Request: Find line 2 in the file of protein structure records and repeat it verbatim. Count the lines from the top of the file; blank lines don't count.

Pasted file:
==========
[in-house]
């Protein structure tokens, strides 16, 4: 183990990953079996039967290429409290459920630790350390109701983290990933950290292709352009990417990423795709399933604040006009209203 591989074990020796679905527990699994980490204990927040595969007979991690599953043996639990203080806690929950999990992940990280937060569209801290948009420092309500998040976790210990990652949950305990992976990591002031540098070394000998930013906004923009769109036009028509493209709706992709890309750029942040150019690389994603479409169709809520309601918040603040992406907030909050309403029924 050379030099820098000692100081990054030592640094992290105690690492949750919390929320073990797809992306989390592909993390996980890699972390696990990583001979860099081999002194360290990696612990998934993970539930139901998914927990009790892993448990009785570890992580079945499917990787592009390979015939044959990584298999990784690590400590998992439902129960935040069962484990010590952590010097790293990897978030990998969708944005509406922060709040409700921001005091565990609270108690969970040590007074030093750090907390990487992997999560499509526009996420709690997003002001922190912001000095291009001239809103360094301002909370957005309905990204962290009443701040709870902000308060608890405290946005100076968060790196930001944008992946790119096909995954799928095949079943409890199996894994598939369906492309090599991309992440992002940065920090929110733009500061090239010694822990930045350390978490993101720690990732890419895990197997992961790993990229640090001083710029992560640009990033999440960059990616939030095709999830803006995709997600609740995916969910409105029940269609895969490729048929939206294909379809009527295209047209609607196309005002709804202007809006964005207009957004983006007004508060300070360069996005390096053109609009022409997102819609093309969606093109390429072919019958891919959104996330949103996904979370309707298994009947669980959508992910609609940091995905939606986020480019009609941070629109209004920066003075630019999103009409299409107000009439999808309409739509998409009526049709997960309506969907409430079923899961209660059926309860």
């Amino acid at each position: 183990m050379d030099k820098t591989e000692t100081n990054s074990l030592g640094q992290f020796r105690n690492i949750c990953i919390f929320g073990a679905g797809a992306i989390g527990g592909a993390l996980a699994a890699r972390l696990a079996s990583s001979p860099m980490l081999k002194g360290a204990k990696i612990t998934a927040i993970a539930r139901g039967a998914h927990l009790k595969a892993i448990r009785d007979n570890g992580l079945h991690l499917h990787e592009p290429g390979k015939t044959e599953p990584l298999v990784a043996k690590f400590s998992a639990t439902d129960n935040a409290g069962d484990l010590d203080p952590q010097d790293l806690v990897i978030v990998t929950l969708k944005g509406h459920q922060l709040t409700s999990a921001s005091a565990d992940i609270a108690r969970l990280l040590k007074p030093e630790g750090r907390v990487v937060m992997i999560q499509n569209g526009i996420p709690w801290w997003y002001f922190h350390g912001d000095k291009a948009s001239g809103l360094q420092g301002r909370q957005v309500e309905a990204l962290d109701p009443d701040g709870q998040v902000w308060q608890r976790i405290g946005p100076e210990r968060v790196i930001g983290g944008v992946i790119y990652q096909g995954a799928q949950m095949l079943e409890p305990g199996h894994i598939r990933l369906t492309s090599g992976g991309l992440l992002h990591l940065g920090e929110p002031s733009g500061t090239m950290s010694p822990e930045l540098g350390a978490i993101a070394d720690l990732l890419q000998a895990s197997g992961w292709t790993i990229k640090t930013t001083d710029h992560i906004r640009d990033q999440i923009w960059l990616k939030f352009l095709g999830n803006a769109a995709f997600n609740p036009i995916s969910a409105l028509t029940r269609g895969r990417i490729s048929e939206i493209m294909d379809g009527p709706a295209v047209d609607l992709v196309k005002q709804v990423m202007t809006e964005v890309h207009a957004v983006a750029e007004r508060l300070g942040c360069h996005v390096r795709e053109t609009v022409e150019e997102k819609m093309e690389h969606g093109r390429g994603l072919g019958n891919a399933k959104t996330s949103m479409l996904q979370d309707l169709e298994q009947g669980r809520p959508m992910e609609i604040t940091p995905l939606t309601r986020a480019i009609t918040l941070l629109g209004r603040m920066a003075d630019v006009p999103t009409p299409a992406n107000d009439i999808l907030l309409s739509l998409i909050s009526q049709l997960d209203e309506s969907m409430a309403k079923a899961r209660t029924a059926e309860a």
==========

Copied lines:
């Protein structure tokens, strides 16, 4: 183990990953079996039967290429409290459920630790350390109701983290990933950290292709352009990417990423795709399933604040006009209203 591989074990020796679905527990699994980490204990927040595969007979991690599953043996639990203080806690929950999990992940990280937060569209801290948009420092309500998040976790210990990652949950305990992976990591002031540098070394000998930013906004923009769109036009028509493209709706992709890309750029942040150019690389994603479409169709809520309601918040603040992406907030909050309403029924 050379030099820098000692100081990054030592640094992290105690690492949750919390929320073990797809992306989390592909993390996980890699972390696990990583001979860099081999002194360290990696612990998934993970539930139901998914927990009790892993448990009785570890992580079945499917990787592009390979015939044959990584298999990784690590400590998992439902129960935040069962484990010590952590010097790293990897978030990998969708944005509406922060709040409700921001005091565990609270108690969970040590007074030093750090907390990487992997999560499509526009996420709690997003002001922190912001000095291009001239809103360094301002909370957005309905990204962290009443701040709870902000308060608890405290946005100076968060790196930001944008992946790119096909995954799928095949079943409890199996894994598939369906492309090599991309992440992002940065920090929110733009500061090239010694822990930045350390978490993101720690990732890419895990197997992961790993990229640090001083710029992560640009990033999440960059990616939030095709999830803006995709997600609740995916969910409105029940269609895969490729048929939206294909379809009527295209047209609607196309005002709804202007809006964005207009957004983006007004508060300070360069996005390096053109609009022409997102819609093309969606093109390429072919019958891919959104996330949103996904979370309707298994009947669980959508992910609609940091995905939606986020480019009609941070629109209004920066003075630019999103009409299409107000009439999808309409739509998409009526049709997960309506969907409430079923899961209660059926309860």